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The automation technology will allow drivers to “delegate the task of driving to the vehicle”, while driving at speeds of up to 70mph, by keeping the car in its lane and controlling its movements. However, the driver must be ready to resume driving when prompted by the car to do so.
Transport minister Rachel Maclean said automated technology “could make driving safer, smoother and easier for motorists, and the UK should be the first country to see these benefits, attracting manufacturers to develop and test new technologies”.
“The UK’s work in this area is world leading and the results from this call for evidence could be a significant step forward for this exciting technology,” she said.
The ALKS Regulation was approved by the United Nations Economic Commission for Europe (UNECE) in June 2020, which means the technology could be available in cars from spring 2021.
The government is now seeking opinions from industry about proposed rules on using this system and how to safely introduce it within the current legal framework.
The government wants views on whether cars using the technology should be defined as an automated vehicle, which means the company providing the technology is responsible for safety, rather than the driver.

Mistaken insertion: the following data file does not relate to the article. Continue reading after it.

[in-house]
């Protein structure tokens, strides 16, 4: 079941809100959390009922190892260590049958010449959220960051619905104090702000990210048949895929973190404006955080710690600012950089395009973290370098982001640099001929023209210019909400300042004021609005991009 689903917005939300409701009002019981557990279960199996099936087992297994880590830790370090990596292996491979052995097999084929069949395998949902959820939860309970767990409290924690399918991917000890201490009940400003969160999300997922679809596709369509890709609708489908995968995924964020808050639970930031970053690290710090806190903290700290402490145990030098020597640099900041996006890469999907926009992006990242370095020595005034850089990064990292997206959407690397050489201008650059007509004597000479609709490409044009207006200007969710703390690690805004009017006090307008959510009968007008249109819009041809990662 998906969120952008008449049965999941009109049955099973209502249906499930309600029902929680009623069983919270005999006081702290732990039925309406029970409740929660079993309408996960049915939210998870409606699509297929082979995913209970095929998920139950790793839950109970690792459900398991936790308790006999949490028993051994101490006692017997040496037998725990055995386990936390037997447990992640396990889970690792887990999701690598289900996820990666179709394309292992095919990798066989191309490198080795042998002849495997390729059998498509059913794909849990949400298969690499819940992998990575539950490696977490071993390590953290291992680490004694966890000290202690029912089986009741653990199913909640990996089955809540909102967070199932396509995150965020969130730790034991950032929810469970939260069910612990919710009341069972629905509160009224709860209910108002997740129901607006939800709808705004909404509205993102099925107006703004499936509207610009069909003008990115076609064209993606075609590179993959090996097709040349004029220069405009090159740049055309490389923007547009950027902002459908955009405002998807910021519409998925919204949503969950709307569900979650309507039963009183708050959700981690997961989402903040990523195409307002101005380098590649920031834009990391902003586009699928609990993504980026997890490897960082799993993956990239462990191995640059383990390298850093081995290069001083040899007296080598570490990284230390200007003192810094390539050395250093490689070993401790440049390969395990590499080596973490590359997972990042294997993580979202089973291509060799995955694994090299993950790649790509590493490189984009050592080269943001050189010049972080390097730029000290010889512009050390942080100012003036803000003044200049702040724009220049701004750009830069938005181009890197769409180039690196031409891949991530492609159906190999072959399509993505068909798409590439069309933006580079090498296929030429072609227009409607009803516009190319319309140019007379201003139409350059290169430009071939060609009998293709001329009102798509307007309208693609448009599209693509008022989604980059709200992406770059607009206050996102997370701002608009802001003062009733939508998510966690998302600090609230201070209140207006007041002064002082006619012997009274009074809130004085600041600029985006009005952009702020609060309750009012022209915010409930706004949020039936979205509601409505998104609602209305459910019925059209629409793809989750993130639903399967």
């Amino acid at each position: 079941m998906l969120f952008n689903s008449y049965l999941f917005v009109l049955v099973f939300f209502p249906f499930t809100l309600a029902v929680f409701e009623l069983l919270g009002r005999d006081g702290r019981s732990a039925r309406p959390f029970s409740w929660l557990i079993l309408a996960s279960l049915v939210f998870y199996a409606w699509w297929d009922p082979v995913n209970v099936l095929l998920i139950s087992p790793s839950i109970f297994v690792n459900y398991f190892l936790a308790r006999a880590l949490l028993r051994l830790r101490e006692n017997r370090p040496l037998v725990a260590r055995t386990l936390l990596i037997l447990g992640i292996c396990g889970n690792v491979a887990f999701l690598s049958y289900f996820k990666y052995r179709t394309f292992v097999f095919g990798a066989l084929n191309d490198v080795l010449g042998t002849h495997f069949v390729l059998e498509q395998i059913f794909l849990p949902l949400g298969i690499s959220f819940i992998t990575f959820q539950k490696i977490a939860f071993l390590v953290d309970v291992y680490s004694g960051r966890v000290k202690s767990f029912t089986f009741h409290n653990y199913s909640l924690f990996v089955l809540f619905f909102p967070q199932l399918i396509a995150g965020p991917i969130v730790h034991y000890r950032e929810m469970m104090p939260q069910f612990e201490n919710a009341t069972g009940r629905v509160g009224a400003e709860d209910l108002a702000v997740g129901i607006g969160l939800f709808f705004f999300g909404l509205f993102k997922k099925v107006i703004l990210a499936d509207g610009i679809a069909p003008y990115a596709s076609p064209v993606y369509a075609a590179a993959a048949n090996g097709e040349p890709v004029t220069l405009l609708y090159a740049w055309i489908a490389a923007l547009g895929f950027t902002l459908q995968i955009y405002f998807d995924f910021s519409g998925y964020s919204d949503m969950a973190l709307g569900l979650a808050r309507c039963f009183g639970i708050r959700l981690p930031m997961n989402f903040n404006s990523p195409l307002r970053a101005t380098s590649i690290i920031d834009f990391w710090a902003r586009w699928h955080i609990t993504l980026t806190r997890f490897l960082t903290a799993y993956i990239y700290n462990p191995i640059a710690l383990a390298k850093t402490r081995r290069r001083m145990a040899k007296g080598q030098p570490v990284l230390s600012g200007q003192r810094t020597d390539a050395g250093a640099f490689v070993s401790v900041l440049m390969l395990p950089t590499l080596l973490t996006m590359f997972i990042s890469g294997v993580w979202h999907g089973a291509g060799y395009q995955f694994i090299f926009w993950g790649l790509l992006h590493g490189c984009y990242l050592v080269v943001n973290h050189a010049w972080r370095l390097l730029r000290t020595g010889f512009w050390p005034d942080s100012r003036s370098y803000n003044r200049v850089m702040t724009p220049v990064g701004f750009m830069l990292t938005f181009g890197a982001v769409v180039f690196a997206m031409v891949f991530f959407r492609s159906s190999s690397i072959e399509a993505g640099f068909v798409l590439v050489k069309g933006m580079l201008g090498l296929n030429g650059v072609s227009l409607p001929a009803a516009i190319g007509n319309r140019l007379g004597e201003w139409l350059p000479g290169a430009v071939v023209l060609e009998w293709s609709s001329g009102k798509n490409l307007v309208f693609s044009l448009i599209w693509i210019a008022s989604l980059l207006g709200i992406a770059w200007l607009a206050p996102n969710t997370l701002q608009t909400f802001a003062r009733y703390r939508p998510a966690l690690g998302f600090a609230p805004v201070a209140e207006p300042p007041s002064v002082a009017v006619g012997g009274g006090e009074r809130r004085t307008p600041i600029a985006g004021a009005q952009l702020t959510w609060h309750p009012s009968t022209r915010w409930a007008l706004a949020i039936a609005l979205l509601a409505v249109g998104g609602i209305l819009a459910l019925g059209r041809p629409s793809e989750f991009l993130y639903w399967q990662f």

The government also plans on launching a full public consultation on the ALKS technology and self-driving cars later in 2020.
The Society of Motor Manufacturers & Traders CEO Mike Hawes said automated technologies for cars, “of which automated lane keeping is the latest, will be life-changing, making our journeys safer and smoother than ever before and helping prevent some 47,000 serious accidents and save 3,900 lives over the next decade”.
“This advanced technology is ready for roll-out in new models from as early as 2021, so today’s announcement is a welcome step in preparing the UK for its use, so we can be among the first to grasp the benefits of this road safety revolution,” he said.
Read more about automated vehicles
- Shareable geospatial mapping data will be key to the predicted roll-out of self-driving vehicles in 2030, and the UK is in the fast lane to lead development of these regulations.
- Amazon aims to lower transportation costs and complete the last mile of delivery with autonomous technology. Covid-19 could accelerate its adoption.
- The fatal collision between an Uber ATG vehicle and a pedestrian is a reminder that autonomous vehicles are not ready and that a difficult technological hill remains.